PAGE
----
The website is a registry of Philadelphia’s dead. The scores for whom justice still hasn’t come, in a city with an epidemic of gun violence that claims someone nearly every day.

They smile from old family photos uploaded to the site, launched this week by the Philadelphia Police Department — Their families have written short biographies for them. Even in a few lines, the pain is palpable.

I was a crime reporter here for three years before I became a columnist. And I’ve been writing about crime since then, including this summer in Northwest Philadelphia, the epicenter of the city’s gun-violence epidemic. By dint of the job, I keep a registry of my own. But the deaths are so overwhelming that sometimes it’s all I can do to hold on to a few details from the cases.

The South Philadelphia teenager who was riding his bicycle when someone put a gun to his head and pulled the trigger. He died where he fell, his bicycle on top of him.

The young woman attacked as she and her mother walked home from the Art Museum. Shot in the stomach, she was curled up at her mother’s feet before she died.

The spare apartment of a North Philadelphia handyman, shot on the street. He kept his rooms meticulous, with a piece of cantaloupe on the kitchen table and a knife ready to cut into the lunch he would never eat.

The Point Breeze mother who cradled her son in the rain after he was shot to death stepping out of his Monte Carlo. She kept the broken-down car right where he’d parked it for years.

The young, beautiful hairstylist killed this summer in a robbery on West Clearfield Street. Her body lay between cars until she was discovered.

I am, of course, not the only Inquirer columnist who keeps a registry. Far from it. My colleague Helen Ubiñas has become the city’s champion of the mothers of murdered children — who don’t get the closure, the justice, or the attention they so rightfully deserve. She and my colleague David Gambacorta have written extensively about the city’s staggering unsolved murder rate. In recent years, around half of the homicides in the city have gone unsolved.

Some of those cases I listed above were solved. So many of the hundreds I covered were not. It’s a different kind of overwhelming to see new unsolved cases all lined up together on the department’s new site, which is designed to field anonymous tips in the killings. There’s a $20,000 reward for every Philadelphia homicide.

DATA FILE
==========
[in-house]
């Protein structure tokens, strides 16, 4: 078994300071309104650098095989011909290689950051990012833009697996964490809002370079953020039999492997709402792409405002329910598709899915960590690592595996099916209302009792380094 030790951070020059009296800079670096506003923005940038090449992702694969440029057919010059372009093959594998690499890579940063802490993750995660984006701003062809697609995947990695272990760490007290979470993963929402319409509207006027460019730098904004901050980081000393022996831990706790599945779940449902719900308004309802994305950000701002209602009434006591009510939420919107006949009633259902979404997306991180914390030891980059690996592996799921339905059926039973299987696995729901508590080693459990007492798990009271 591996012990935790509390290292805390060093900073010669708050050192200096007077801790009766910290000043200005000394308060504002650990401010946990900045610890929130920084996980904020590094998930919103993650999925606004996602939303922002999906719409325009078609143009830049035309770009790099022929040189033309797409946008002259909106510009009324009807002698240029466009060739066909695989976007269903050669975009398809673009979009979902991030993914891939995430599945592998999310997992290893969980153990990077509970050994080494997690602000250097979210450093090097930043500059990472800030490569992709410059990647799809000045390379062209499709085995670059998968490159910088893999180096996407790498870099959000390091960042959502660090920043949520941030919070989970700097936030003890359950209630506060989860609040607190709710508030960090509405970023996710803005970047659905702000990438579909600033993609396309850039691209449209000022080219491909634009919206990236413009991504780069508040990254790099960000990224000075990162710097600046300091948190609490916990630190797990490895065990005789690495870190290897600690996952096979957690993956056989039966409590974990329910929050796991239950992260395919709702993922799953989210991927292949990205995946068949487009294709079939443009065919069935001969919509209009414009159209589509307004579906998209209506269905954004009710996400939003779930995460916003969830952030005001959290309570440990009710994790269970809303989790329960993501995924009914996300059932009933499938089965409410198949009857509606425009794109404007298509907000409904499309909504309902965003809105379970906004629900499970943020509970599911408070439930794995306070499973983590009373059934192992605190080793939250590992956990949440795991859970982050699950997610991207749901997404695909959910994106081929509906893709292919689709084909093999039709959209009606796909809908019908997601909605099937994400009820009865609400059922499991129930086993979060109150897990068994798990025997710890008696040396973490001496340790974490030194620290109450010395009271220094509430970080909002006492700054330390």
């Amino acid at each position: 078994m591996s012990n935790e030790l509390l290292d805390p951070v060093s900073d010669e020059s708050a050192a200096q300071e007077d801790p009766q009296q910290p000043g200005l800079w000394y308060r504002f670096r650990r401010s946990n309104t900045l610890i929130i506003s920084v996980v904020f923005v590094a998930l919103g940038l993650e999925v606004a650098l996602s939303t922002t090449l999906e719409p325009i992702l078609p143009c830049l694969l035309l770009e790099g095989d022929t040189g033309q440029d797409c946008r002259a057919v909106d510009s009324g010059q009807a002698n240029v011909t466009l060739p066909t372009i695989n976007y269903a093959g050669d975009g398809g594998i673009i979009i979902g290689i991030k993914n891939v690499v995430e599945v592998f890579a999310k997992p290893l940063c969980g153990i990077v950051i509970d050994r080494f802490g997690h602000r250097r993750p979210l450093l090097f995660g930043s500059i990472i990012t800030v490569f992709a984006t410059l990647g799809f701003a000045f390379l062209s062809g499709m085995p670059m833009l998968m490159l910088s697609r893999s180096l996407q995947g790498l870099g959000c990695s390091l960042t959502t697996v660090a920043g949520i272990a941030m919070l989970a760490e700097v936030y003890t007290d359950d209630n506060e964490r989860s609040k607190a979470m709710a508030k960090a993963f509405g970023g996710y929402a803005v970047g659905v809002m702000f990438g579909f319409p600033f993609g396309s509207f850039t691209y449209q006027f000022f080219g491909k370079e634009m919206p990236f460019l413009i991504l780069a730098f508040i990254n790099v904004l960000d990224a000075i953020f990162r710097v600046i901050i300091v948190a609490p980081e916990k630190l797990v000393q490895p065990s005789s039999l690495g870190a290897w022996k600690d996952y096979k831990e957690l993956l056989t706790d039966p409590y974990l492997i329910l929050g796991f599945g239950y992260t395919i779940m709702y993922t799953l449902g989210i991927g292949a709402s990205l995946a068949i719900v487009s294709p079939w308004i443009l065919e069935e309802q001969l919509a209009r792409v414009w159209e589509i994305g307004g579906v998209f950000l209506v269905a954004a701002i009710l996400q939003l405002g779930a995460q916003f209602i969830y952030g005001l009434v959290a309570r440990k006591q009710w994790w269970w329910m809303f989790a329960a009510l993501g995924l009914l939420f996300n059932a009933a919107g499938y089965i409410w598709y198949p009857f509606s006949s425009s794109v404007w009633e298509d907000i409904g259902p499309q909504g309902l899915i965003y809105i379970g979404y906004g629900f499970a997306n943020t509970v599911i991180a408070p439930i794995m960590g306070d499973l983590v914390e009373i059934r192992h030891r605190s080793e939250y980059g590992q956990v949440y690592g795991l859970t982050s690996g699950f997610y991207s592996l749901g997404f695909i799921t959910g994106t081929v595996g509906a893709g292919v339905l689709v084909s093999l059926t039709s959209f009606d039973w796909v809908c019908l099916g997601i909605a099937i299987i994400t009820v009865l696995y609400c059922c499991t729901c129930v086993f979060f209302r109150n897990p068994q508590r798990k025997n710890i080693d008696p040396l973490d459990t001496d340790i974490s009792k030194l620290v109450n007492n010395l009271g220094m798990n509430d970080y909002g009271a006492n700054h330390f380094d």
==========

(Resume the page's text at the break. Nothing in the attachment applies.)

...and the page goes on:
“I know he’s in heaven, but I need his killer caught,” Kimberly Robinson, the mother of shooting victim Jonchristopher Savage, told my colleague Julie Shaw at a news conference this week.

Jonchristopher’s is the first name on the new website. He was shot and killed in late January in Hunting Park. “He adored his mother,” his family wrote.

A few entries below him, Brian Eric Webb smiles in his graduation photo. At 56, he had been pursuing higher education late in life. “He completed his degree in April 2018 and was scheduled to walk across the stage at the Kimmel Center this past June,” his mother wrote. Webb was shot in the street in Overbrook in May 2018.

“His life was a gift to me,” his mother wrote.

There are commonalities on the site, amid all the stories. The ones that define Philadelphia’s gun-violence epidemic. The overwhelming majority of victims are black. So many are young. And no matter their age, they were on the cusp of fulfilling a potential that will never be realized. The circumstances of their lives — the corrosive racism that has led society to somehow deem these men and women as allowable losses — means they don’t garner the sympathy and the outrage they should.

Now, at least, there is a place to acknowledge the losses in total. A place where some might be able to get justice.

There is one bright spot in the registry, a small comfort amid the tide of death. Some of the cases now bear a short epitaph, in red type: “This case is now solved.”